The layered concretions around the organisms formed relatively early before the sediments were compacted, as the original sediment layering is preserved. These concretions prevented further compaction, compression and distortion from the overlying sediments during burial and thus preserved the fossils as three-dimensional time capsules.
Dr Dean Lomax, a palaeontologist and a Visiting Scientist at the University of Manchester, who recently led the excavation of the Rutland ichthyosaur that also dates to the Toarcian geological age, was part of the team he explained:
“The site is quite remarkable, with numerous beautifully preserved fossils of ancient animals that once lived in a Jurassic sea that covered this part of the UK during the Jurassic. Inland locations with fossils like this are rare in the UK. The fossils we have collected will surely form the basis of research projects for years to come.”
Landowner, Adam Knight, who has seen part of his farm temporarily converted into a real life “Jurassic Park” added:
“I’m delighted that after the initial work that Sally and Nev did over three years ago we now have a full-scale dig on the farm involving a range of fossil experts from The Natural History Museum, University of Manchester, University of Reading and The Open University. On Friday we were also joined by Emily Baldry on a day’s work experience before she goes to university to study palaeontology – it’s wonderful to see her enthusiasm for her chosen profession. It has been a real pleasure to host the dig and I’m excited to see the results of what has been found.”
Important Microvertebrates and Fossil Insects
Dr David Ward (research scientist at the Natural History Museum, London), outlined his contribution to the fieldwork explaining that his role was to collect evidence of all the small creatures that lived alongside the larger vertebrates and invertebrates in the ancient marine ecosystem.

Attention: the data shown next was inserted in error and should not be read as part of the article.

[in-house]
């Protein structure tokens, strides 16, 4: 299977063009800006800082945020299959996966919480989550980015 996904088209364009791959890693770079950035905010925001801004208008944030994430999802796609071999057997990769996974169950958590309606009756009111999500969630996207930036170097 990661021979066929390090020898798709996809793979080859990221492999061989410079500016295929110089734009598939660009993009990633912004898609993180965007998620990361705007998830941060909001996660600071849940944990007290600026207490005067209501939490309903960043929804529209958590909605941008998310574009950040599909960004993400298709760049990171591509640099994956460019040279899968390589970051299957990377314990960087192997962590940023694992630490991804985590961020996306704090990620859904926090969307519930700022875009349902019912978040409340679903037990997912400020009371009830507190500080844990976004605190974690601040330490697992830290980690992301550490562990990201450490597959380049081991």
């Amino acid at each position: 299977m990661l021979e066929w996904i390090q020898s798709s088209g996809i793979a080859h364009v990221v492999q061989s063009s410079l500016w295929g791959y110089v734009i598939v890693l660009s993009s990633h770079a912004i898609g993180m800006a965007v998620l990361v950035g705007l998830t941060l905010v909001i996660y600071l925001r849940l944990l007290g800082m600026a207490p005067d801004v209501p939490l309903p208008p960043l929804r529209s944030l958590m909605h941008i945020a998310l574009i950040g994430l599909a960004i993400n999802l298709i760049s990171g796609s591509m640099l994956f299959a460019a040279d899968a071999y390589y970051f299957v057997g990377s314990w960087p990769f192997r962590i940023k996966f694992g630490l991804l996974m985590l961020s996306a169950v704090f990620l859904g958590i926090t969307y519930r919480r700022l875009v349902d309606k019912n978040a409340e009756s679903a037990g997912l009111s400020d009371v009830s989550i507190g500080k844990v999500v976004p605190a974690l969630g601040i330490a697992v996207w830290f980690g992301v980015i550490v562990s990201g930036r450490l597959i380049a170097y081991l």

The silty clay found in association with the limestone concretions was carefully washed and pushed through a fine sieve. Dr Ward’s wife Alison played a vital role in the collection process, and she added:
“My specialism is surface picking. This involves finding areas where fossils, particularly small bones and teeth, are naturally concentrated on the surface. Here, once I had collected them, I dug up the surrounding clay and fed it into David’s clay washing machine. The result is a fine concentrate of tiny fish bones and shells which we sort under a microscope.”
For Open University PhD student Emily Swaby, this fossil site has very special significance. Her PhD research is focused on how insects were affected by dramatic environmental changes that took place during the Toarcian. Fossil insects are extremely rare and although the Court Farm site represents marine deposition, insect fossils are known from such locations.
“Further research at this site and surrounding Gloucestershire localities might help us to work out the abundance and diversity of insects during this time and help us to understand how this environmental change influenced insects.”
Everything Dinosaur acknowledges the assistance of a media release from the University of Manchester and additional information supplied by Dr Dean Lomax in the compilation of this article.
Our thanks to talented, young artist Caldey who sent into Everything Dinosaur an illustration of a mother and baby Velociraptor inspired by the recent film “Jurassic World Dominion”. The skilfully produced drawing features Blue and her offspring Beta from the latest and potentially the last movie in the “Jurassic Park/Jurassic World” franchise.
A “Raptor” Legacy
Dinosaurs, marine reptiles and pterosaurs roam freely, and human/dinosaur interactions result in inevitable fatalities. The authorities strive to monitor the movements of the genetically engineered prehistoric animals. Blue, one of the Velociraptors trained by Chris Pratt’s character Owen Grady in previous incarnations of the franchise, resides in the Sierra Nevada Mountains, where Owen earns a living helping to capture and relocate stray dinosaurs. Owen discovers that Blue has a juvenile “raptor” with her, this is an asexually reproduced hatchling. The baby Velociraptor is named Beta by Maisie Lockwood (played by Isabella Sermon).